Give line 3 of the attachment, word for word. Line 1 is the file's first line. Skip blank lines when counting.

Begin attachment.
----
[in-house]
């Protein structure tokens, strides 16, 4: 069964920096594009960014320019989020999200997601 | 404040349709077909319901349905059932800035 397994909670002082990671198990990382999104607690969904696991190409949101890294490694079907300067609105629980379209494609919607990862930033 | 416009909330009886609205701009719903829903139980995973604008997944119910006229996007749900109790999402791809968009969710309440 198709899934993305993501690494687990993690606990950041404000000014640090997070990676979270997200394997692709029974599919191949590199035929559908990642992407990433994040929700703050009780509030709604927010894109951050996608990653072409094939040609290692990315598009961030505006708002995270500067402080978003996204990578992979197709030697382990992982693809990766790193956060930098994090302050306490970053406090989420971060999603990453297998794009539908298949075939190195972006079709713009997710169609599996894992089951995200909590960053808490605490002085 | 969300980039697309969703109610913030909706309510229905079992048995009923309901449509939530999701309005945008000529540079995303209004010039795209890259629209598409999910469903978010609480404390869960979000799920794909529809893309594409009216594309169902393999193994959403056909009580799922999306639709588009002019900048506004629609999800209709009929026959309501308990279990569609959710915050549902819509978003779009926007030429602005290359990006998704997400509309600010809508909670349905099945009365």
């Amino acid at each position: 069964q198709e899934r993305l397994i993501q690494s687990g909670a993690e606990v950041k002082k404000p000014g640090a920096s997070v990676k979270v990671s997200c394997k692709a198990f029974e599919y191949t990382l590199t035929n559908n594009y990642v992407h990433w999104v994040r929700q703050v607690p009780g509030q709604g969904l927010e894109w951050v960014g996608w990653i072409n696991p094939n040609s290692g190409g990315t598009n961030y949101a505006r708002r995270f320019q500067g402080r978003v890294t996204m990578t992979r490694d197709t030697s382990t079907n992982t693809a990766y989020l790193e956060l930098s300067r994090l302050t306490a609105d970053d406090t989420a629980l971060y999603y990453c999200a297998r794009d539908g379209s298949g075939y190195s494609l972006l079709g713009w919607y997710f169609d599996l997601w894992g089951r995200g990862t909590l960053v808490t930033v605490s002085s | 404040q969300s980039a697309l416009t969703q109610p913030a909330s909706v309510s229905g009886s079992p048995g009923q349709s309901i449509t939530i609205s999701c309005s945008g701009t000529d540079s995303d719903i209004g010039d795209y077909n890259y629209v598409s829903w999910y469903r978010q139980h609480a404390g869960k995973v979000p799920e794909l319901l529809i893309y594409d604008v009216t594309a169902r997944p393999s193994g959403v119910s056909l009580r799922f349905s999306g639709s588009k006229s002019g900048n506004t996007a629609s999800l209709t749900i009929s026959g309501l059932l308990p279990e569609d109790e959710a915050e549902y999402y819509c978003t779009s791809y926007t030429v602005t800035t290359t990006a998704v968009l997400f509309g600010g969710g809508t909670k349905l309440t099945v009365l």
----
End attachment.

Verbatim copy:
């Amino acid at each position: 069964q198709e899934r993305l397994i993501q690494s687990g909670a993690e606990v950041k002082k404000p000014g640090a920096s997070v990676k979270v990671s997200c394997k692709a198990f029974e599919y191949t990382l590199t035929n559908n594009y990642v992407h990433w999104v994040r929700q703050v607690p009780g509030q709604g969904l927010e894109w951050v960014g996608w990653i072409n696991p094939n040609s290692g190409g990315t598009n961030y949101a505006r708002r995270f320019q500067g402080r978003v890294t996204m990578t992979r490694d197709t030697s382990t079907n992982t693809a990766y989020l790193e956060l930098s300067r994090l302050t306490a609105d970053d406090t989420a629980l971060y999603y990453c999200a297998r794009d539908g379209s298949g075939y190195s494609l972006l079709g713009w919607y997710f169609d599996l997601w894992g089951r995200g990862t909590l960053v808490t930033v605490s002085s | 404040q969300s980039a697309l416009t969703q109610p913030a909330s909706v309510s229905g009886s079992p048995g009923q349709s309901i449509t939530i609205s999701c309005s945008g701009t000529d540079s995303d719903i209004g010039d795209y077909n890259y629209v598409s829903w999910y469903r978010q139980h609480a404390g869960k995973v979000p799920e794909l319901l529809i893309y594409d604008v009216t594309a169902r997944p393999s193994g959403v119910s056909l009580r799922f349905s999306g639709s588009k006229s002019g900048n506004t996007a629609s999800l209709t749900i009929s026959g309501l059932l308990p279990e569609d109790e959710a915050e549902y999402y819509c978003t779009s791809y926007t030429v602005t800035t290359t990006a998704v968009l997400f509309g600010g969710g809508t909670k349905l309440t099945v009365l």